Therefore, perhaps Latvia should apply to Georgia for compensation.
Or, perhaps, Russia should demand compensation from Latvia or Georgia. It is pointless to argue about which nationality suffered most but Russians also suffered greatly: as then-President Putin said at the Butovo memorial: “This is a particular tragedy for Russia because it took place on such a large scale. Those who were executed, sent to camps, shot and tortured number in the thousands and millions of people. Along with this, as a rule these were people with their own opinions. These were people who were not afraid to speak their mind. They were the most capable people. They are the pride of the nation.” The communists killed millions: they did not distinguish among nationalities: They were “internationalist” and their murders and their murderers were too. The fact that Beria was from Georgia did not prevent him from wiping out the Georgian intelligentsia. As Latsis said, perfectly defining the Red Terror: “The first question you must ask is: what class does he belong to, what education, upbringing, origin or profession does he have? These questions must determine the accused’s fate. This is the sense and essence of red terror.” There is nothing to suggest he excluded Latvians.
Several of the post-communist states are engaged in an exercise of re-writing their history. Native communists and their involvement in Bolshevism are airbrushed out of the picture. Gone from the new picture are Latsis and Peters, Derzhinskiy and Orjonikidze; gone are Kossior and Zhdanov; Sultan-Galiyev, Narimanov and Vakhitov are airbrushed out; Vares and Snieckus are gone. In their place is erected a narrative of Russians imposing Russian-invented communism on innocent nations. Perhaps the most preposterous example of this reconstruction of reality was the proposal that the still-existing museum in Gori to its favourite son, Iosef Bissarion-dze Jughashvili, be re-named the museum of the Russian occupation of Georgia. Perhaps Russia should create a museum of the Georgian occupation of Russia: given the effect on Russian mortality of Stalin, Beria, Orjonikidze, Goglidze and Gvishiani, that would have more historical credibility. Some people in Ukraine want to paint the great famine of 1932-33 that killed so many Ukrainians as an act of Russian genocide. In fact the famine was caused by the drive to export wheat to obtain the capital to fuel Stalin’s ambitious industrialisation plans: the whole black earth zone of the USSR was targeted; people starved in the Kuban, as well as in Ukraine and Kazakhstan. It is simply otiose to say that because the Russian Federation assumed responsibility for the USSR’s debts, left-over troops, nuclear weapons and Security Council seat (to the approbation and relief of the West, be it understood), it also assumed responsibility for the doings of Stalin or Peters.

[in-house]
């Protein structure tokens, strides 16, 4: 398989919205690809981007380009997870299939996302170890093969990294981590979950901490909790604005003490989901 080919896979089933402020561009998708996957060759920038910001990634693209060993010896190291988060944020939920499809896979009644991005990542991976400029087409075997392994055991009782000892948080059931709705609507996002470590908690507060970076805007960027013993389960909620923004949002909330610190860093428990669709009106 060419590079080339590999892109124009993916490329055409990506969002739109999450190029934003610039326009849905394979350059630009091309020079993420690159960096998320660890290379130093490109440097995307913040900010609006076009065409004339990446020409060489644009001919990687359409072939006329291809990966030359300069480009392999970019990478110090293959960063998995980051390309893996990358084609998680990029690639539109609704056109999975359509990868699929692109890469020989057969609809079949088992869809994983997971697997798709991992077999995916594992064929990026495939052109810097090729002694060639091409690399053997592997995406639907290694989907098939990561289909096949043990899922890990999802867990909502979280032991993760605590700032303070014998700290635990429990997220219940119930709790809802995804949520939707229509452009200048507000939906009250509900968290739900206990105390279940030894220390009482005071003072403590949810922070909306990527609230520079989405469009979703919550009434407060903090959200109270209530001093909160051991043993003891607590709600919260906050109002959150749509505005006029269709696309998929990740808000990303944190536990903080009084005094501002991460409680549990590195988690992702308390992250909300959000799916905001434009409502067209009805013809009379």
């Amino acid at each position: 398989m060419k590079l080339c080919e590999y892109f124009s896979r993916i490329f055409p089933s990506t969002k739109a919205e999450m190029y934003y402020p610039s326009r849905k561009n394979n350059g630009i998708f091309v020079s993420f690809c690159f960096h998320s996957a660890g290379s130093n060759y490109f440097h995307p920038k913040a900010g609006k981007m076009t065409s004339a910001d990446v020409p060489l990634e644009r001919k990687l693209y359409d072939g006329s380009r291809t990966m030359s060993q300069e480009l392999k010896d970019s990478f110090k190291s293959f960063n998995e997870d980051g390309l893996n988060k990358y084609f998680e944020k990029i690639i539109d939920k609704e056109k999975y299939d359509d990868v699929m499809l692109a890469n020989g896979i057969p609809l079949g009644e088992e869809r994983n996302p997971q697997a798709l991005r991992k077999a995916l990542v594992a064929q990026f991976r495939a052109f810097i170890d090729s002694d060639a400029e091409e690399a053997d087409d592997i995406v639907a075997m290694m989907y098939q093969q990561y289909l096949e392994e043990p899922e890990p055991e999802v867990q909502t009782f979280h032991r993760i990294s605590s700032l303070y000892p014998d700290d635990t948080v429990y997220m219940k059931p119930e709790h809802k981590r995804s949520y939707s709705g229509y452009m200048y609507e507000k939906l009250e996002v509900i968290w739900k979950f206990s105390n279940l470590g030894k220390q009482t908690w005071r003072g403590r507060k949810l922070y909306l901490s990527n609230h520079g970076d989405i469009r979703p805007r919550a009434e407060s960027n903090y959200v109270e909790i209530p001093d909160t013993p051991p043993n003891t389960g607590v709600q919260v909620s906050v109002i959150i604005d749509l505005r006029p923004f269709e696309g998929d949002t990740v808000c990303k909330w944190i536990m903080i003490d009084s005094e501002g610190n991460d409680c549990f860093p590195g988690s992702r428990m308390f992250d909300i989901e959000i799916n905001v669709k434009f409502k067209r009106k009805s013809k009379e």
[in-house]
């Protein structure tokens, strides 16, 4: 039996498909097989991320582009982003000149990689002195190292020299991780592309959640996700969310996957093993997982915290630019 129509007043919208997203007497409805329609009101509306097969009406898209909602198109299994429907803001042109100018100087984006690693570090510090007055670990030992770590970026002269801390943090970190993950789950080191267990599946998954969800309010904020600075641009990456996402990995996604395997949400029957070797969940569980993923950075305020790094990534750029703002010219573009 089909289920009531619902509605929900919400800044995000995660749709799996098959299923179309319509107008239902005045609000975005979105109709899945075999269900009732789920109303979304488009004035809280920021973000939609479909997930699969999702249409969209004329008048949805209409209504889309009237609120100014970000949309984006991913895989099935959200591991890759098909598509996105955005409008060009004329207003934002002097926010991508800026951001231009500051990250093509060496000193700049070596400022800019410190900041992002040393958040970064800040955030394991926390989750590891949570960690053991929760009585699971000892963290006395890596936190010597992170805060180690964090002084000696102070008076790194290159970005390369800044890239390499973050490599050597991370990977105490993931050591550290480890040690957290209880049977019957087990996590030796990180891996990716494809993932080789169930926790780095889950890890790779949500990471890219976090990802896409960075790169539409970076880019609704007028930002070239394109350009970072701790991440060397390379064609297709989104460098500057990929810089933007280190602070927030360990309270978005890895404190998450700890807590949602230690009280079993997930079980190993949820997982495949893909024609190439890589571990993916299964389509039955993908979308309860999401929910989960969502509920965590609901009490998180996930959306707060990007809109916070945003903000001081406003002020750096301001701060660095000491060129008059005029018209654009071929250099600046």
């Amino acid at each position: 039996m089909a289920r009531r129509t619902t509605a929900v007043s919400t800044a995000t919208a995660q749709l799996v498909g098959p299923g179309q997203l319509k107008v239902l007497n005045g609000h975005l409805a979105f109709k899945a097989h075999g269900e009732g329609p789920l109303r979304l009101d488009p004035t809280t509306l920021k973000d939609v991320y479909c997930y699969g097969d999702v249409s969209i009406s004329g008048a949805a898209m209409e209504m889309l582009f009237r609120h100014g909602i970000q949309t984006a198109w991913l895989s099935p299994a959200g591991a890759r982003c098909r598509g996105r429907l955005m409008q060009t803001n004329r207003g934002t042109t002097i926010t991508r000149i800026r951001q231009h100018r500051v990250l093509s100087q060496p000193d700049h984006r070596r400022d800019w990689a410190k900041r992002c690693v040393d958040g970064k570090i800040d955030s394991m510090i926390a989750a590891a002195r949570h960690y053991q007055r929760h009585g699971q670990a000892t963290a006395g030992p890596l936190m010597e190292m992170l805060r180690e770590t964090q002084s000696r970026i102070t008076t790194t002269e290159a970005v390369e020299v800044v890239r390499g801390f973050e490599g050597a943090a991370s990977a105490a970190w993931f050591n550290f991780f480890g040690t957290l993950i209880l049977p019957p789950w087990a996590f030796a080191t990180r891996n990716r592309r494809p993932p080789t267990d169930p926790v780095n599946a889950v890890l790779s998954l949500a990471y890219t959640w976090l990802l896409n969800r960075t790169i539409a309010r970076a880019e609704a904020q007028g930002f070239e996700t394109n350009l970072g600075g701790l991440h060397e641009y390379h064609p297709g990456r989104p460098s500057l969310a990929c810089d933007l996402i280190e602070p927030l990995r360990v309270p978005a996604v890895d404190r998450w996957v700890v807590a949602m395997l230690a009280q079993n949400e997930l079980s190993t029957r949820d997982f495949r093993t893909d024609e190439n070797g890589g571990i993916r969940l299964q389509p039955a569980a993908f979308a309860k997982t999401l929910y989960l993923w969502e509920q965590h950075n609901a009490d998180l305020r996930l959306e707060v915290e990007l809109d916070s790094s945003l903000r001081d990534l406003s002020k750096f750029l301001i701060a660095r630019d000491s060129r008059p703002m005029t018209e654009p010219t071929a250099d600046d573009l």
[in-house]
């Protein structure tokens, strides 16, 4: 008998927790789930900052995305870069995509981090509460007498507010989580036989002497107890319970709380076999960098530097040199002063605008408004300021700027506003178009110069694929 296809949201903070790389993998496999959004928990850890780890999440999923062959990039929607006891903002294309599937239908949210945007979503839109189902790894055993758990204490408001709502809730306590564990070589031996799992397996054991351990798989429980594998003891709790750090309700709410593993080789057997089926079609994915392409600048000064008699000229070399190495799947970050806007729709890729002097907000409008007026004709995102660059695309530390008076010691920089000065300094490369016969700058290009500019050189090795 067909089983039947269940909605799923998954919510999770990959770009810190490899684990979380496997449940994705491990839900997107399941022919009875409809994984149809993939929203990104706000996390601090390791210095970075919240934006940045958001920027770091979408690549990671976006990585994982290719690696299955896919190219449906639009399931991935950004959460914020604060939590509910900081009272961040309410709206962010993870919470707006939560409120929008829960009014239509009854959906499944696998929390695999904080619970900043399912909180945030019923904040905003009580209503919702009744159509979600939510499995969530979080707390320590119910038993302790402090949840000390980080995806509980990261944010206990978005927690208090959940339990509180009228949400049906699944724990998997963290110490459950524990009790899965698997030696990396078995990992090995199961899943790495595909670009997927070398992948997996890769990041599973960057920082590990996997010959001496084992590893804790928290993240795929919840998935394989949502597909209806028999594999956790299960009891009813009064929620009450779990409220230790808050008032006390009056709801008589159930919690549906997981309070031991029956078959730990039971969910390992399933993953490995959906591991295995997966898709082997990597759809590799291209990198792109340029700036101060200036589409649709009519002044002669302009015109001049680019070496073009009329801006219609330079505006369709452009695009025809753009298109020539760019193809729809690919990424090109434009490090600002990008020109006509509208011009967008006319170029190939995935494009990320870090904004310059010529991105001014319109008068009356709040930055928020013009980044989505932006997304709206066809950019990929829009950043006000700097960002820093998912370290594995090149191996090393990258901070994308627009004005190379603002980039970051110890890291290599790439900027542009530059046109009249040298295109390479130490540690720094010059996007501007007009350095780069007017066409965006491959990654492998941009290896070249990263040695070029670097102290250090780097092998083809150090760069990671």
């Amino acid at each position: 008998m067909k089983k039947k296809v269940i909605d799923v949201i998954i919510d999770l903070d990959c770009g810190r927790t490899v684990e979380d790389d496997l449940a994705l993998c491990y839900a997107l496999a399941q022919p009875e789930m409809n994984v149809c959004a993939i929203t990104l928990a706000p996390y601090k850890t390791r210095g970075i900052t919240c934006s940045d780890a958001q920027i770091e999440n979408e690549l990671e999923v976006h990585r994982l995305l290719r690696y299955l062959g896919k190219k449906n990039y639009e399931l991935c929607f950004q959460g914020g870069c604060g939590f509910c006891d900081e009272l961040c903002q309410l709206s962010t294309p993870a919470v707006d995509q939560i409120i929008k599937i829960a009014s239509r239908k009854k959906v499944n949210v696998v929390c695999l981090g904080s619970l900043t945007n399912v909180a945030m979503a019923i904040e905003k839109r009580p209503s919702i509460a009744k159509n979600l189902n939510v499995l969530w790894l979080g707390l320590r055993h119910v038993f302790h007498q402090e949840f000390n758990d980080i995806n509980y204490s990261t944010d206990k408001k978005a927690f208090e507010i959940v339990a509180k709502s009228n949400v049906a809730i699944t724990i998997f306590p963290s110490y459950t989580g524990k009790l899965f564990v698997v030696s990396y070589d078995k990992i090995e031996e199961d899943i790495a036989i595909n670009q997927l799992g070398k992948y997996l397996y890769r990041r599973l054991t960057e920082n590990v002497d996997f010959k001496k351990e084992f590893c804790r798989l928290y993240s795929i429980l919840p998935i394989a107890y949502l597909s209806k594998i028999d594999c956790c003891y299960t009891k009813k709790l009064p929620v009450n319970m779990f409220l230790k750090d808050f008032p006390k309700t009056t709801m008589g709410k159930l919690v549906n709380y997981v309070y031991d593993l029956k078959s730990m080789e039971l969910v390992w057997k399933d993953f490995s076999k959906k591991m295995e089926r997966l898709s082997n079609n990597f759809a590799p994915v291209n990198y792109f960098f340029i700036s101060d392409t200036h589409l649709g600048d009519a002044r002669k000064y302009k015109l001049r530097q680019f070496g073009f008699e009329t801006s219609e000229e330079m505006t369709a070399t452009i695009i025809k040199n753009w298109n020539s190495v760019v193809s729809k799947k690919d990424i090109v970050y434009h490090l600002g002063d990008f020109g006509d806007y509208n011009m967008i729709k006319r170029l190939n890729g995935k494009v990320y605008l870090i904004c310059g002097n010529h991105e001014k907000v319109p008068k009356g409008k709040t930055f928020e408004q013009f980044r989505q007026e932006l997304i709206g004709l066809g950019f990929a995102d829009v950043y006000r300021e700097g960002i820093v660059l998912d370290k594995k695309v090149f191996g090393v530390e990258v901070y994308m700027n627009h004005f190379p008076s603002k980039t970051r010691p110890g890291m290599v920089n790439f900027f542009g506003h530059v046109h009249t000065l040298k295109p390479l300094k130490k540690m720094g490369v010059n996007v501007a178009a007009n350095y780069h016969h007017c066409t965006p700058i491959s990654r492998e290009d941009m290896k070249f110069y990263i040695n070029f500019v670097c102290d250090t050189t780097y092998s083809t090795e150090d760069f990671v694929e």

The view that Bolshevism and the USSR was “all-Russian” has persisted over some time, usually as an unstated background assumption in some piece about Moscow’s desire to re-occupy post-Soviet space. But it’s false history and false history is an impediment to reality.
As for one country claiming reparations from another, there is no one to present the bill to: those truly responsible are long dead, they were not products of their countries and all peoples of the USSR were equally ruined.